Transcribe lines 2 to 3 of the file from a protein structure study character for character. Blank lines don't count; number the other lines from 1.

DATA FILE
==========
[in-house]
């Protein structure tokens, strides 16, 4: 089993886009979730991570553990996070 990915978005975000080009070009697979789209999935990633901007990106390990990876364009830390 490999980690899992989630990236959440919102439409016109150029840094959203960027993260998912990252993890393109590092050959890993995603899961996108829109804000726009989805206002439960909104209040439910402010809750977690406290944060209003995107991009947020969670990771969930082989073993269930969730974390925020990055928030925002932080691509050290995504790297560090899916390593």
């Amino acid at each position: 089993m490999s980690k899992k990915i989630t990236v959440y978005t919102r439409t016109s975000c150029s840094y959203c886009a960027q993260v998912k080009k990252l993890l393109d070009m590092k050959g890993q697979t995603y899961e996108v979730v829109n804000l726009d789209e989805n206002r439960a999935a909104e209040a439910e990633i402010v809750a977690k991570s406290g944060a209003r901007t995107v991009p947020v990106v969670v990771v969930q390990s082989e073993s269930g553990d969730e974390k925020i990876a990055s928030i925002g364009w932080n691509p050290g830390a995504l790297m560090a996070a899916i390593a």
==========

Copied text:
């Protein structure tokens, strides 16, 4: 089993886009979730991570553990996070 990915978005975000080009070009697979789209999935990633901007990106390990990876364009830390 490999980690899992989630990236959440919102439409016109150029840094959203960027993260998912990252993890393109590092050959890993995603899961996108829109804000726009989805206002439960909104209040439910402010809750977690406290944060209003995107991009947020969670990771969930082989073993269930969730974390925020990055928030925002932080691509050290995504790297560090899916390593």
């Amino acid at each position: 089993m490999s980690k899992k990915i989630t990236v959440y978005t919102r439409t016109s975000c150029s840094y959203c886009a960027q993260v998912k080009k990252l993890l393109d070009m590092k050959g890993q697979t995603y899961e996108v979730v829109n804000l726009d789209e989805n206002r439960a999935a909104e209040a439910e990633i402010v809750a977690k991570s406290g944060a209003r901007t995107v991009p947020v990106v969670v990771v969930q390990s082989e073993s269930g553990d969730e974390k925020i990876a990055s928030i925002g364009w932080n691509p050290g830390a995504l790297m560090a996070a899916i390593a």